Silver bromideor chloride is ordinarily prepared in the form of fine crystals or grains which have cubic structures. The faces of these crystals are generally (1,1,1), even though the lattice structure is cubic. Grains presenting cubic faces are not common and do not result from the usual conventional methods of making silver halide. Such grains in which the 1,0,0) faces are predominant will be referred to herein as cubic-regular. By carrying out the preparation of the silver halide grains under certain special conditions, cubic-regular grains are obtained.
The emulsions of this invention can contain some silver halide grains which are not regular; however, when such grains are present, they generally do not constitute more than about 20 percent, by weight, of the grains smaller than the mean grain size and/or more than about 20 percent, by number, of the grains larger than the mean grain size. Preferred emulsions prepared according to this invention comprise silver halide grains of which at least about 80 percent, often at least about 90 or 95 percent, by weight, are regular. Silver halide emulsions in which a major portion of the grains have a regular structure or shape are known. As disclosed in a paper entitled Fundamental Aspects of Growth and Shape of Photographic Silver Halide Crystals, published in The Proceedings of the 5th International Conference on Nuclear Photography held at Cern, Geneva, Sept. 15-18, 1965, edited by E. Dahl lensen, regular silver halide grains or crystals are obtained by isotropic growth occurring simultaneously and uniformly on all crystal faces. Such crystals develop (1,0,0) or (1,1,1) faces and are free of twin plane stacking faults, e.g., twin planes such as 1,1,1) twin planes. A (1,1,1) twin plane is a stacking fault which arises when a silver halide crystal grows in such a manner as to alter the previously established order of stacking of( 1,1,1) planes in forming the crystal.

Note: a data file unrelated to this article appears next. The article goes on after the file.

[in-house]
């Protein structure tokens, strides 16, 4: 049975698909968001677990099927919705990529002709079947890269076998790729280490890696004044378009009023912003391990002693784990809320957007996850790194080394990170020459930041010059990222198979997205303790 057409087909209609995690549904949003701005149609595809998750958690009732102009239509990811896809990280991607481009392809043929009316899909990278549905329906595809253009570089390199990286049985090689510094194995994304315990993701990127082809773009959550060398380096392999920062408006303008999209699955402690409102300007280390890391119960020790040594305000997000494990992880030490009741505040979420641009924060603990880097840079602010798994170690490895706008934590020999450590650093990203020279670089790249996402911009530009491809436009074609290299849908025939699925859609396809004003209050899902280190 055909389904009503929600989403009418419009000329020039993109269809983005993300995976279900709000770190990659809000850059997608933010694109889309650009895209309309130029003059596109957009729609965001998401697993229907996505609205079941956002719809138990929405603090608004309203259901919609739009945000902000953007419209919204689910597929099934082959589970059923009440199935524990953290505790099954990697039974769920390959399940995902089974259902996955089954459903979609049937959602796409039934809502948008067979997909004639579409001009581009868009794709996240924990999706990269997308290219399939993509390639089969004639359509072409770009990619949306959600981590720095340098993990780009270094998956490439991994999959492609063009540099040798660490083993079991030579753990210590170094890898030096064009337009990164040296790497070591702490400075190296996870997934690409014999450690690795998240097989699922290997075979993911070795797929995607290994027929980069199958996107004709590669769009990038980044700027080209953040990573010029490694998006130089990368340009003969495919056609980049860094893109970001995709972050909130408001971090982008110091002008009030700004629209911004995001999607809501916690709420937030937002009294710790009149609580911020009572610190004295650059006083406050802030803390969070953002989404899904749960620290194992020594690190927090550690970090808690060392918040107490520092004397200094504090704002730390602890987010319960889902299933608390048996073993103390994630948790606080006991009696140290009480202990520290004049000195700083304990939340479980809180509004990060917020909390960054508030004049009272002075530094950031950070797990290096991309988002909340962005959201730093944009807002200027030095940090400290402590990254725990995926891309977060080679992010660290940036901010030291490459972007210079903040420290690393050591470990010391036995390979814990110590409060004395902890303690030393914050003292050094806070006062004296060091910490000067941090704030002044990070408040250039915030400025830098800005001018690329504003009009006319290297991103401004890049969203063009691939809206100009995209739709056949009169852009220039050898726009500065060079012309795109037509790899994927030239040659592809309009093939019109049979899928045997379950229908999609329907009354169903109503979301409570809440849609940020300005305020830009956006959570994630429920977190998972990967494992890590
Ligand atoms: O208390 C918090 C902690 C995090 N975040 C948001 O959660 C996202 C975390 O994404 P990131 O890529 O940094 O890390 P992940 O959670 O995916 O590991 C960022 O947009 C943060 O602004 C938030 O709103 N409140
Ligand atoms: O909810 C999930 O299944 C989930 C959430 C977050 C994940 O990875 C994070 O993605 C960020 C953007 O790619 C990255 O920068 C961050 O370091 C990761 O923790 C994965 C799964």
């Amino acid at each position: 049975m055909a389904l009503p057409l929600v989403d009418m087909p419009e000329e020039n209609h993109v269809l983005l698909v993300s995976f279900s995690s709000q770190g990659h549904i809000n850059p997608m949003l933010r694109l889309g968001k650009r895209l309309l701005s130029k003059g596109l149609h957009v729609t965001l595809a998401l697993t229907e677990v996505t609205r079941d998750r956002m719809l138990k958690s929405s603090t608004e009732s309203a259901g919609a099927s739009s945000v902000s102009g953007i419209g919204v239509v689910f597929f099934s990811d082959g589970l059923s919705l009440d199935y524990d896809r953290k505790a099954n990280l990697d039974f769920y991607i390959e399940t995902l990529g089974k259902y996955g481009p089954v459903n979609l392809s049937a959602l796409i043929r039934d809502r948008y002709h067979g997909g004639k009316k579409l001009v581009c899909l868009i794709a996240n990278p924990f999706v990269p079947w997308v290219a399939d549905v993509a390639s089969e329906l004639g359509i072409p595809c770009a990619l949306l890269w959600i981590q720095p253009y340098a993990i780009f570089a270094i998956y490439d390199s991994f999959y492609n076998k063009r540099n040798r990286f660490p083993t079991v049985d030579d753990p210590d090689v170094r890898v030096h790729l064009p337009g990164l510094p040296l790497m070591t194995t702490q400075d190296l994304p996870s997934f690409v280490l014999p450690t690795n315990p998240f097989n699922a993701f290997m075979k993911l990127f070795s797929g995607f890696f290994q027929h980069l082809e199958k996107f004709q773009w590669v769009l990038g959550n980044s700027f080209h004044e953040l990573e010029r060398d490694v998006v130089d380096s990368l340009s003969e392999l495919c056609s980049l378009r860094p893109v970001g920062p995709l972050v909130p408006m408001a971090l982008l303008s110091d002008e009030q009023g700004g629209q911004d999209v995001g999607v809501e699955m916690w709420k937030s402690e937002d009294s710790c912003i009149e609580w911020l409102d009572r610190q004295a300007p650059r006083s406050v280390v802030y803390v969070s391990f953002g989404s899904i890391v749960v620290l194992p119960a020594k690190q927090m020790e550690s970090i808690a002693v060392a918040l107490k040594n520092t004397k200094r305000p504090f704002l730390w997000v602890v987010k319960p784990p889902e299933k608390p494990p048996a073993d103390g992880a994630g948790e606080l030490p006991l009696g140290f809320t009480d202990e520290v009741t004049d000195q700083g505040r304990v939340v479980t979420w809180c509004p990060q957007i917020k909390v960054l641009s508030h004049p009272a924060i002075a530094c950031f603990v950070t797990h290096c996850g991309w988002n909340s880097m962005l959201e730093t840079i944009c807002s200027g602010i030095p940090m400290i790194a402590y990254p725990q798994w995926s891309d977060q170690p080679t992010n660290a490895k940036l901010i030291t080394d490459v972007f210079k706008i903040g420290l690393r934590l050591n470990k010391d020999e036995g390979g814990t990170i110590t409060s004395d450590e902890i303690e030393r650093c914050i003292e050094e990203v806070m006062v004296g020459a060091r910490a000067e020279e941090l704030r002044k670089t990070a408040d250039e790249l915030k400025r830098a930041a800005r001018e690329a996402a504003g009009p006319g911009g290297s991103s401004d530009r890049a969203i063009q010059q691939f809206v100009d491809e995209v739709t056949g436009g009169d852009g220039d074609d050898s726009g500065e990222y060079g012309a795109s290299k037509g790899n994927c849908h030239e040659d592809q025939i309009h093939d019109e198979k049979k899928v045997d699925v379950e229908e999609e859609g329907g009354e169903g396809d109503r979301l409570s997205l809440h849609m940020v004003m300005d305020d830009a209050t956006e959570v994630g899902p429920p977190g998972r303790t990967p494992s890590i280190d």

Photographic silver halide emulsions comprising silver halide grains of regular shape or structure can be obtained by controlling the reaction conditions during the phase of crystal growth. Depending upon these conditions, the regular silver halide grains will be characterized by a certain crystal habit, e.g., cubic, cubo-octahedral and/or octahedral, and will exhibit certain planes, e.g., (1,0,0) or (1,1,1) planes, as crystal faces. For example, in an article entitled Precipitation of Twinned AgBr Crystals, by Berry and Skillman, Photographic Science and Engineering, Vol. 6, No. 3, May-June, 1962, it is shown that by a change in pAg it is possible to conduct a double-run precipitation of silver halide in such a manner that regular cubes or octahedra are formed. In a double-run procedure, the silver halide grains are prepared by simultaneously running an aqueous solution of a water-soluble silver salt, for example, silver nitrate, and a water-soluble halide, for example, an alkali metal halide such as potassium bromide, into a rapidly agitated aqueous solution of a silver halide peptizer, preferably gelatin, a gelatin derivative or some other protein peptizer. To obtain substantially regular grains, a large excess of halide ion is generally avoided. The conditions employed during the preparation of the silver halide grains are interrelated and a change in one variable such as pAg, pl-l, etc., while maintaining other conditions constant can change the silver halide crystal structure. In addition to previous references, a suitable method for preparing photographic silver halide emulsions having the required regular shape is also disclosed in an article entitled la: Properties of Photographic Emulsion Grains, by Klein and Moisar, The Journal of Photographic Science, Vol. 12, 1964, pages 242-251. A prepared class of photographic silver halide emulsions employed in the practice of this invention contains silver halide grains in which (1,0,0) faces predominate. Such silver halide grains are referred to herein as cubic-regular grains.